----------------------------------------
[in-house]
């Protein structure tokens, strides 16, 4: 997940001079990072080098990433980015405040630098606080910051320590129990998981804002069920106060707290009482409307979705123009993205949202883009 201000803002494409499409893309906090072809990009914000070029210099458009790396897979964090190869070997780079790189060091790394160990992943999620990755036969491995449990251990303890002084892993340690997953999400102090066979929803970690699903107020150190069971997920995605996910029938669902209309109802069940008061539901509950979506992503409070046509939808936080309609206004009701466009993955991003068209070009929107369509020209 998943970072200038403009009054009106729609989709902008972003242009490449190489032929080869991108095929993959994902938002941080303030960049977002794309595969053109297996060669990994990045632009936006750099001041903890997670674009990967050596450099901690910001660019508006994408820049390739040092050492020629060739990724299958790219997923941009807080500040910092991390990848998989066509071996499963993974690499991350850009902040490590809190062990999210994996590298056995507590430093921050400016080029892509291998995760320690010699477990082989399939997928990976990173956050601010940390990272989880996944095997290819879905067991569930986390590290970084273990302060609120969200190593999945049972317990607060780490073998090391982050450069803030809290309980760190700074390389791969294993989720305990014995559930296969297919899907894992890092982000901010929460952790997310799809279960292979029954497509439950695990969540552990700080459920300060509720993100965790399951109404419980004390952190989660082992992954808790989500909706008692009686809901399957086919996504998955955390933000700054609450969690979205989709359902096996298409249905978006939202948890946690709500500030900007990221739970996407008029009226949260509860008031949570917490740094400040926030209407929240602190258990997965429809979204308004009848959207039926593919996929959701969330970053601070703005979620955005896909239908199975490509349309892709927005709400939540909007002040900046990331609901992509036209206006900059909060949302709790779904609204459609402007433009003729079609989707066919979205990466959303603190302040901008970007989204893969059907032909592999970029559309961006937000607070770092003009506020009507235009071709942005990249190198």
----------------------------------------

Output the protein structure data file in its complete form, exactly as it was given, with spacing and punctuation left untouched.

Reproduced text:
[in-house]
């Protein structure tokens, strides 16, 4: 997940001079990072080098990433980015405040630098606080910051320590129990998981804002069920106060707290009482409307979705123009993205949202883009 201000803002494409499409893309906090072809990009914000070029210099458009790396897979964090190869070997780079790189060091790394160990992943999620990755036969491995449990251990303890002084892993340690997953999400102090066979929803970690699903107020150190069971997920995605996910029938669902209309109802069940008061539901509950979506992503409070046509939808936080309609206004009701466009993955991003068209070009929107369509020209 998943970072200038403009009054009106729609989709902008972003242009490449190489032929080869991108095929993959994902938002941080303030960049977002794309595969053109297996060669990994990045632009936006750099001041903890997670674009990967050596450099901690910001660019508006994408820049390739040092050492020629060739990724299958790219997923941009807080500040910092991390990848998989066509071996499963993974690499991350850009902040490590809190062990999210994996590298056995507590430093921050400016080029892509291998995760320690010699477990082989399939997928990976990173956050601010940390990272989880996944095997290819879905067991569930986390590290970084273990302060609120969200190593999945049972317990607060780490073998090391982050450069803030809290309980760190700074390389791969294993989720305990014995559930296969297919899907894992890092982000901010929460952790997310799809279960292979029954497509439950695990969540552990700080459920300060509720993100965790399951109404419980004390952190989660082992992954808790989500909706008692009686809901399957086919996504998955955390933000700054609450969690979205989709359902096996298409249905978006939202948890946690709500500030900007990221739970996407008029009226949260509860008031949570917490740094400040926030209407929240602190258990997965429809979204308004009848959207039926593919996929959701969330970053601070703005979620955005896909239908199975490509349309892709927005709400939540909007002040900046990331609901992509036209206006900059909060949302709790779904609204459609402007433009003729079609989707066919979205990466959303603190302040901008970007989204893969059907032909592999970029559309961006937000607070770092003009506020009507235009071709942005990249190198």